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Learning Underwater Photography in the Red Sea

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The month of June was all about gaining even more diving experience and learning underwater photography.

And luckily, I was going to be Learning Underwater Photography on the stunning coral reefs of the Red Sea – and just to give you an idea of what an intensive start into photography underwater it was, I logged around 60 dives in 24 diving days, out of which I maybe spent five without a camera in my hands!

Learning Underwater Photography

But as I had expected it to be like, I very much enjoyed combining my hobby of photography on land with scuba diving. Although I must admit I was terribly scared of flooding the camera housing, which Reef Photo and Video and Light and Motion support me with, right away!

For this reason, I was very happy that Red Sea Diving Safari invited me to join their Photocamp in Marsa Shagra, which was led by Paul ‘Duxy’ Duxfield and Phil and Anne Medcalf. Although the official workshop consists of four different presentations on Lighting, Composition, Marine Life Behaviours and Workflow and Editing, which were really informative, I was lucky that Duxy, Paul and Anne really took their time to guide me through the basics in underwater photography in general.

Learning Underwater Photography

From setting up and caring for the equipment, to the specifics in settings when taking pictures underwater, to the cataloguing and editing of RAW files afterwards. The opportunity at RSDS to go diving on the house reef as much as you want, really helped me to get confident with the camera and a variety of subjects, which I could revisit as often as needed. Duxy, Phil and Anne also jumped in the water with me many times, and it really was helpful to be able to observe what they were doing, as well as being able to seek advice in strobe positioning and settings.

Furthermore, I got certified as a Dugong Survey Diver through the Egyptian Dugong Team and Dr Ahmed Shawky from HEPCA during my stay at RSDS. Although I measured feeding trails width for determining a dugong’s muzzles size, identified different seagrass species and used a laser measurement tool for dugong’s body size on turtle carcasses, I unfortunately wasn’t lucky enough to see a dugong itself. I guess that means I have to come back…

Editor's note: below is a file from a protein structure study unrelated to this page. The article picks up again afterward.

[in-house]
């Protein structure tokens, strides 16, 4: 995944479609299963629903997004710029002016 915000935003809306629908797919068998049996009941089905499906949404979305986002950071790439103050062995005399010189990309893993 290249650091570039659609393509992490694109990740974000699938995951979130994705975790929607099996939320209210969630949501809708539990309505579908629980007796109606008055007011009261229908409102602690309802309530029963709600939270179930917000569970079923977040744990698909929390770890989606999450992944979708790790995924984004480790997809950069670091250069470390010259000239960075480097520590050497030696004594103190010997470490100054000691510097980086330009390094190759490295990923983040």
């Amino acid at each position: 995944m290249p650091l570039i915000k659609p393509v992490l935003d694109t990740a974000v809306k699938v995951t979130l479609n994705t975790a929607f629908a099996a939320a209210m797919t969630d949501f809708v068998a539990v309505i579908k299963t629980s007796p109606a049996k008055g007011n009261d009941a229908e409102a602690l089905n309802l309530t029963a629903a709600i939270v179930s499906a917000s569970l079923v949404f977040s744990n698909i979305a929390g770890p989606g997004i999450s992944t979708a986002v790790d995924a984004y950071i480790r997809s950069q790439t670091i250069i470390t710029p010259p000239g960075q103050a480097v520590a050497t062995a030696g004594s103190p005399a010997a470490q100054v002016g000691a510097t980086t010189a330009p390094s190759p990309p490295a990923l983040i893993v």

Learning Underwater Photography

After the introduction to photography on the RSDS Photocamp, I felt ready to join two weeks on the Red Sea Photo Workshop with Alex Mustard, which Scuba Travel invited me to. I got to learn about photographing a big variety of subjects, from wrecks, to schooling fish, to fish portraits, and it was an incredible experience to learn from not only Alex Mustard himself, but also all the other participants, who were all very happy to share their knowledge and skills.

We dived the Thistlegorm as well as four other wrecks, and got to spend many dives in the National Park of Ras Mohammed, which was thriving with life. As I went onto two weekly workshops, I again was able to return to the subjects that I struggled with on the first trip, and it really helped me improve, as well as encouraging me to get more creative in my photography.

Learning Underwater Photography

Alex is a brilliant teacher and the Red Sea was definitely the perfect location to start. The abundance of marine life on the healthy and colourful coral reefs there make for great subjects, and as a megafauna fanatic, I was even lucky enough to encounter dolphins, many turtles, a hammerhead shark, and even a whaleshark!

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Adrian Stacey
Scuba Diver ANZ Editor, Adrian Stacey, first learned to dive on the Great Barrier Reef over 24 years ago. Since then he has worked as a dive instructor and underwater photographer in various locations around the world including, Egypt, Costa Rica, Indonesia, Thailand, Mexico and Saba. He has now settled in Australia, back to where his love of diving first began.

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